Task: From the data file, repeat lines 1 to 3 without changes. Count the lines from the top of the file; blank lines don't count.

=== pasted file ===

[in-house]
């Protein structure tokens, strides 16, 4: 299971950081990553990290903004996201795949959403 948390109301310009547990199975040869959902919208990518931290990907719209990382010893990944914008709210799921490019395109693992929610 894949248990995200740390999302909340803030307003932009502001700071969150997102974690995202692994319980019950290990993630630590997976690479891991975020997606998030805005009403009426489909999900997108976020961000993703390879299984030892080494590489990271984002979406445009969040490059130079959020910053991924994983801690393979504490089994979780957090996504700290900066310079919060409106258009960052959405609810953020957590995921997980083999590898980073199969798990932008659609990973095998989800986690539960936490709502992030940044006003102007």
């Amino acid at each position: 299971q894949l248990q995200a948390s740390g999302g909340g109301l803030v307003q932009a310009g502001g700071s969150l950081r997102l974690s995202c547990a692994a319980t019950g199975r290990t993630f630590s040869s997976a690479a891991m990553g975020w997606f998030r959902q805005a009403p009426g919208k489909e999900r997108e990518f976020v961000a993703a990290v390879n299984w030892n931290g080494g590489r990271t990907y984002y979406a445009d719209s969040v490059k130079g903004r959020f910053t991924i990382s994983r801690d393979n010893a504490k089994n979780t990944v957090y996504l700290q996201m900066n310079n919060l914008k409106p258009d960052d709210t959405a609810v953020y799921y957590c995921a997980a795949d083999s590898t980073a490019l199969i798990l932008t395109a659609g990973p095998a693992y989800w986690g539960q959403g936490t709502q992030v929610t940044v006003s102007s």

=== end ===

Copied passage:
[in-house]
């Protein structure tokens, strides 16, 4: 299971950081990553990290903004996201795949959403 948390109301310009547990199975040869959902919208990518931290990907719209990382010893990944914008709210799921490019395109693992929610 894949248990995200740390999302909340803030307003932009502001700071969150997102974690995202692994319980019950290990993630630590997976690479891991975020997606998030805005009403009426489909999900997108976020961000993703390879299984030892080494590489990271984002979406445009969040490059130079959020910053991924994983801690393979504490089994979780957090996504700290900066310079919060409106258009960052959405609810953020957590995921997980083999590898980073199969798990932008659609990973095998989800986690539960936490709502992030940044006003102007």
């Amino acid at each position: 299971q894949l248990q995200a948390s740390g999302g909340g109301l803030v307003q932009a310009g502001g700071s969150l950081r997102l974690s995202c547990a692994a319980t019950g199975r290990t993630f630590s040869s997976a690479a891991m990553g975020w997606f998030r959902q805005a009403p009426g919208k489909e999900r997108e990518f976020v961000a993703a990290v390879n299984w030892n931290g080494g590489r990271t990907y984002y979406a445009d719209s969040v490059k130079g903004r959020f910053t991924i990382s994983r801690d393979n010893a504490k089994n979780t990944v957090y996504l700290q996201m900066n310079n919060l914008k409106p258009d960052d709210t959405a609810v953020y799921y957590c995921a997980a795949d083999s590898t980073a490019l199969i798990l932008t395109a659609g990973p095998a693992y989800w986690g539960q959403g936490t709502q992030v929610t940044v006003s102007s």